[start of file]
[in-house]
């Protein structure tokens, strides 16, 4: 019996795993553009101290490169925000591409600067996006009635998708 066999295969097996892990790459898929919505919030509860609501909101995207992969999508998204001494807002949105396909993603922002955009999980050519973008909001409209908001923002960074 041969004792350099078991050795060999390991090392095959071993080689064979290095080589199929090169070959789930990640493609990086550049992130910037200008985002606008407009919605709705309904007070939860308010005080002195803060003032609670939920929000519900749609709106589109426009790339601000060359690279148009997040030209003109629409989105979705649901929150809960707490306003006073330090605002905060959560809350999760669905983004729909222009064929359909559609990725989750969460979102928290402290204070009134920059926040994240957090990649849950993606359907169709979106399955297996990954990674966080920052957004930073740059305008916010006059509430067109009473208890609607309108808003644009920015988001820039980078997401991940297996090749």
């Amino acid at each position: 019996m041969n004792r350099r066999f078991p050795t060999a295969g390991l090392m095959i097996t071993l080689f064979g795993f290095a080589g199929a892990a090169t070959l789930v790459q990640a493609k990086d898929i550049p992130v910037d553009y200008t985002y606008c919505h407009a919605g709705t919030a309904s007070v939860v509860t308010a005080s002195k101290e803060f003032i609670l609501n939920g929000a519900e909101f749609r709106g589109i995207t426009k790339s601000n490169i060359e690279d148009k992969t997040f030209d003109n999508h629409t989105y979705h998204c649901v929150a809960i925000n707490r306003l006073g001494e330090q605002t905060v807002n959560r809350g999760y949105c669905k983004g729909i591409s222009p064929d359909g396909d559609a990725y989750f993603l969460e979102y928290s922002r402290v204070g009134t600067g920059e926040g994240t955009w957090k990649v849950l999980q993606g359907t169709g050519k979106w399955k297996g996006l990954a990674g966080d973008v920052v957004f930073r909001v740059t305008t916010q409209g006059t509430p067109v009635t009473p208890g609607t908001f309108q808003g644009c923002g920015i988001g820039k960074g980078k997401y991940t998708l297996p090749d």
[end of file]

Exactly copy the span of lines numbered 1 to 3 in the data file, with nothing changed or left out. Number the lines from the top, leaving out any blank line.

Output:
[in-house]
């Protein structure tokens, strides 16, 4: 019996795993553009101290490169925000591409600067996006009635998708 066999295969097996892990790459898929919505919030509860609501909101995207992969999508998204001494807002949105396909993603922002955009999980050519973008909001409209908001923002960074 041969004792350099078991050795060999390991090392095959071993080689064979290095080589199929090169070959789930990640493609990086550049992130910037200008985002606008407009919605709705309904007070939860308010005080002195803060003032609670939920929000519900749609709106589109426009790339601000060359690279148009997040030209003109629409989105979705649901929150809960707490306003006073330090605002905060959560809350999760669905983004729909222009064929359909559609990725989750969460979102928290402290204070009134920059926040994240957090990649849950993606359907169709979106399955297996990954990674966080920052957004930073740059305008916010006059509430067109009473208890609607309108808003644009920015988001820039980078997401991940297996090749």
């Amino acid at each position: 019996m041969n004792r350099r066999f078991p050795t060999a295969g390991l090392m095959i097996t071993l080689f064979g795993f290095a080589g199929a892990a090169t070959l789930v790459q990640a493609k990086d898929i550049p992130v910037d553009y200008t985002y606008c919505h407009a919605g709705t919030a309904s007070v939860v509860t308010a005080s002195k101290e803060f003032i609670l609501n939920g929000a519900e909101f749609r709106g589109i995207t426009k790339s601000n490169i060359e690279d148009k992969t997040f030209d003109n999508h629409t989105y979705h998204c649901v929150a809960i925000n707490r306003l006073g001494e330090q605002t905060v807002n959560r809350g999760y949105c669905k983004g729909i591409s222009p064929d359909g396909d559609a990725y989750f993603l969460e979102y928290s922002r402290v204070g009134t600067g920059e926040g994240t955009w957090k990649v849950l999980q993606g359907t169709g050519k979106w399955k297996g996006l990954a990674g966080d973008v920052v957004f930073r909001v740059t305008t916010q409209g006059t509430p067109v009635t009473p208890g609607t908001f309108q808003g644009c923002g920015i988001g820039k960074g980078k997401y991940t998708l297996p090749d």